In order to select the most appropriate server, each client 70 knows its geographical location: this may be requested as a user input parameter or may be determined by partially or wholly automated means such as an internal GPS detector. The redirector server 78 it contacts can measure very accurately the connection lag, through timing the delay in reply to a request message: on the basis of the combination of lag and user location, the redirector server can redirect the client to the most appropriate server 74 if it determines that the lower traffic loading at this other server will more than compensate for the greater distance between client and server. The load measurement may be a two-stage process, since the CPU/memory load affects performance, as does loading of the network to the server suitably consisting of sending an enquiry message to the device requesting data on its current memory loading and processor capabilities, and then timing how long it takes for the reply to come back.
This provision of redirector servers thereby enables load balancing across equivalent servers. For example, if a user connects from “Location A, United Kingdom”, where a server 72 is also based, the users client 70 contacts its primary redirector 78, telling it this location information. The redirector 78 holds specification data on UK servers 72, 74, 76, and also has live data on the current operational load of each machine obtained through interrogation of a domain master station 82 in contact with the servers in the UK Domain. The redirector 78 then sends back to the user the address of a functioning server, having taken appropriate steps for load balancing, i.e. it may send back the address for a server 74 at Location B rather than Location A, because the server at B currently has fewer connected users. This assignment of servers by the redirector makes the client 70 independent of non-functioning servers, and also tries to ensure that each client gets maximum performance for every session, no matter where they are.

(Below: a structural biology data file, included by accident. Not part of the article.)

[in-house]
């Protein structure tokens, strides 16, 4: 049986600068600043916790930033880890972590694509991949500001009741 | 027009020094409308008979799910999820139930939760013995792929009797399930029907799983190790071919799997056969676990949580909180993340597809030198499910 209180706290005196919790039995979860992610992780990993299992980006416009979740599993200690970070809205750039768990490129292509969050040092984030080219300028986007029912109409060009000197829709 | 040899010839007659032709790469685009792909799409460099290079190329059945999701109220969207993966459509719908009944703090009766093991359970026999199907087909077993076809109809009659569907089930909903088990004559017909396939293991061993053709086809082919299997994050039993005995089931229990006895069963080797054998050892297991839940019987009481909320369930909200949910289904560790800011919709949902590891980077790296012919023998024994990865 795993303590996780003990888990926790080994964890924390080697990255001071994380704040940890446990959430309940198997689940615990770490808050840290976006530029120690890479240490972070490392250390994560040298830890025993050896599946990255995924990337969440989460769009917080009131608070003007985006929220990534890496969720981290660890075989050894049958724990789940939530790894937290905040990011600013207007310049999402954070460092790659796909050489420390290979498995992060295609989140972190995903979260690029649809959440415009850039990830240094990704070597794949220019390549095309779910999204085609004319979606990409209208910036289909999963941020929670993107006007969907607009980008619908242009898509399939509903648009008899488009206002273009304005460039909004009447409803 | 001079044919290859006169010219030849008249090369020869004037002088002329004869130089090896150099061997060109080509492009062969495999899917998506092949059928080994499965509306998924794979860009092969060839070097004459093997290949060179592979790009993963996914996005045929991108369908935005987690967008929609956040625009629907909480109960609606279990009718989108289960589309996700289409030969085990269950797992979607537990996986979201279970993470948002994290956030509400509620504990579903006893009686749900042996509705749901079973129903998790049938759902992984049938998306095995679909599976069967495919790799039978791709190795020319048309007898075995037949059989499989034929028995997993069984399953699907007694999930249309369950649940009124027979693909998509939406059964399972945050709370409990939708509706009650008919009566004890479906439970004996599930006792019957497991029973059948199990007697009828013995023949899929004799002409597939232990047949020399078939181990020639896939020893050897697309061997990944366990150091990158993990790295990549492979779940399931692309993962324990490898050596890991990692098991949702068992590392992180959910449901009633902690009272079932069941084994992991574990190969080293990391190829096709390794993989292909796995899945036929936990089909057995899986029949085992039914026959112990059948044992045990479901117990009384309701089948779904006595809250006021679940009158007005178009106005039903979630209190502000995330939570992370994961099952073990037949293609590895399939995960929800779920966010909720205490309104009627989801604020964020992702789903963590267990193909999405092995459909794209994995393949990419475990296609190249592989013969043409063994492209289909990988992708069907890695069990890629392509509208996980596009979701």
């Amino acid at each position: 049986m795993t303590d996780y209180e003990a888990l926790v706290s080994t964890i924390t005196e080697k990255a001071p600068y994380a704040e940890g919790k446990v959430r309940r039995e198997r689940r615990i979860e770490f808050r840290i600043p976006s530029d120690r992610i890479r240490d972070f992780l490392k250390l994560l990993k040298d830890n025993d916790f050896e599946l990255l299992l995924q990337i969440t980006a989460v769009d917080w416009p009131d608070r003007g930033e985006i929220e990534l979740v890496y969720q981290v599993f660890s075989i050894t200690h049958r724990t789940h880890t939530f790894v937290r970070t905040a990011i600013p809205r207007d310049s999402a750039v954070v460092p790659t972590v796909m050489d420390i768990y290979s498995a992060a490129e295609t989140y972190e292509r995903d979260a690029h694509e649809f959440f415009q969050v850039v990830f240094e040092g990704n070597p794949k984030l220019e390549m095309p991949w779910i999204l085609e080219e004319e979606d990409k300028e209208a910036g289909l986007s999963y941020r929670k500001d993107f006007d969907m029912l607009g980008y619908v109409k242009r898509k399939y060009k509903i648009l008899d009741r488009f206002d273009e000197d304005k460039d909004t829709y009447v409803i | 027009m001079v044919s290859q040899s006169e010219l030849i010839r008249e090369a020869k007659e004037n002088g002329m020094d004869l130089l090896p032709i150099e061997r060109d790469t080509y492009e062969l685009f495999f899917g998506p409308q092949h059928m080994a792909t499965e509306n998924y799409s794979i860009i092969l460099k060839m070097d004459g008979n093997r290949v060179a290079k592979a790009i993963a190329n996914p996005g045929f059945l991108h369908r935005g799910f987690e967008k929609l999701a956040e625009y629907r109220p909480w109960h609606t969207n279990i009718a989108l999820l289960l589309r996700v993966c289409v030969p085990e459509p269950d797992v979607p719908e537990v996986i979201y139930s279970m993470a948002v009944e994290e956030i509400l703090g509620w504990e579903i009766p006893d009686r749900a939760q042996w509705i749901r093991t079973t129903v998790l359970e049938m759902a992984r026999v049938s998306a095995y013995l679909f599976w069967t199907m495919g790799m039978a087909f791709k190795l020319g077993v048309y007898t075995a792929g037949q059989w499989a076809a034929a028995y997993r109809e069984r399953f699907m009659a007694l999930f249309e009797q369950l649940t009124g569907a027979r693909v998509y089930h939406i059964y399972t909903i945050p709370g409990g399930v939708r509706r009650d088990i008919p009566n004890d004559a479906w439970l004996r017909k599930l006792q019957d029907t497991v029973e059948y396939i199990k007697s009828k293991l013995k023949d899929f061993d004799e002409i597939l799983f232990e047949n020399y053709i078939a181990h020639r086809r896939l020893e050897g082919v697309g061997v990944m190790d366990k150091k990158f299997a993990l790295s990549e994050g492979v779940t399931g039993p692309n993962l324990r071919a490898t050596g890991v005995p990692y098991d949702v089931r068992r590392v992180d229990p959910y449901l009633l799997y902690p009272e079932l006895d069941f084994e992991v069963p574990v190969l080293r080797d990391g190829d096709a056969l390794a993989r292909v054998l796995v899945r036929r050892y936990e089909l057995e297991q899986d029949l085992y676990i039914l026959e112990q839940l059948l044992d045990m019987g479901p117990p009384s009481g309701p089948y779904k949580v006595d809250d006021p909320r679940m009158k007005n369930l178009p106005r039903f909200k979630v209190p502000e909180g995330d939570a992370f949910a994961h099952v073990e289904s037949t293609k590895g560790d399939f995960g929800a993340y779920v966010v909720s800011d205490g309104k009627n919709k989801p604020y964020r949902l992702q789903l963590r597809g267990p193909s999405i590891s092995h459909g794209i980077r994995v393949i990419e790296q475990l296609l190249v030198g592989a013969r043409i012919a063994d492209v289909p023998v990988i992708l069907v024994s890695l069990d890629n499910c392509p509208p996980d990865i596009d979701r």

Non-functioning servers are detected through the failure to respond to an enquiry as to CPU loading from the above-mentioned load measurement process. Upon expiration of a selected timeout period, that server would be marked as being non-responding. Periodic rechecking of these non-responding servers will ensure that intermittent failures or reboots are spotted and a server is not marked as non-functioning for much longer than is actually the case.
With regard to the server organisation, in theory, since each client 70 can always connect to any server, all servers 76, 90, 92 must potentially know all details for all users. However, in practice, this is not possible, since the synchronisation traffic would be enormous. What is needed is a way of communicating changes effectively, and minimising the lag of individual servers. The structure for this activity is also shown in FIG. 3.
In this arrangement, only the Domain Masters 82, 84, 86, 88 (the specialised servers overseeing the operation of a number of “conventional”, or domain, servers within a particular area) hold account information for users, and domain servers 72, 74, 76 simply have cached copies of user information. Therefore, if a client 70 always connects to United Kingdom domain server 72, interactive response will be quick since this server will always have the most up-to-date copy of the user information. Any domain server 90, 92 (no matter which domain that they belong to) may request information on the user, and in this instance the information will again be cached. Each client (user) belongs to a minimum of two domains, with an internally held hierarchy in which one is identified as primary and the next secondary, then tertiary and so forth. Both the primary and secondary domains synchronise account information for the user. For example, a UK-based client may have his account information primarily held in a UK Domain Master 82 but synchronised with a French Domain Master 84, selected as the secondary domain. This provides a very robust system.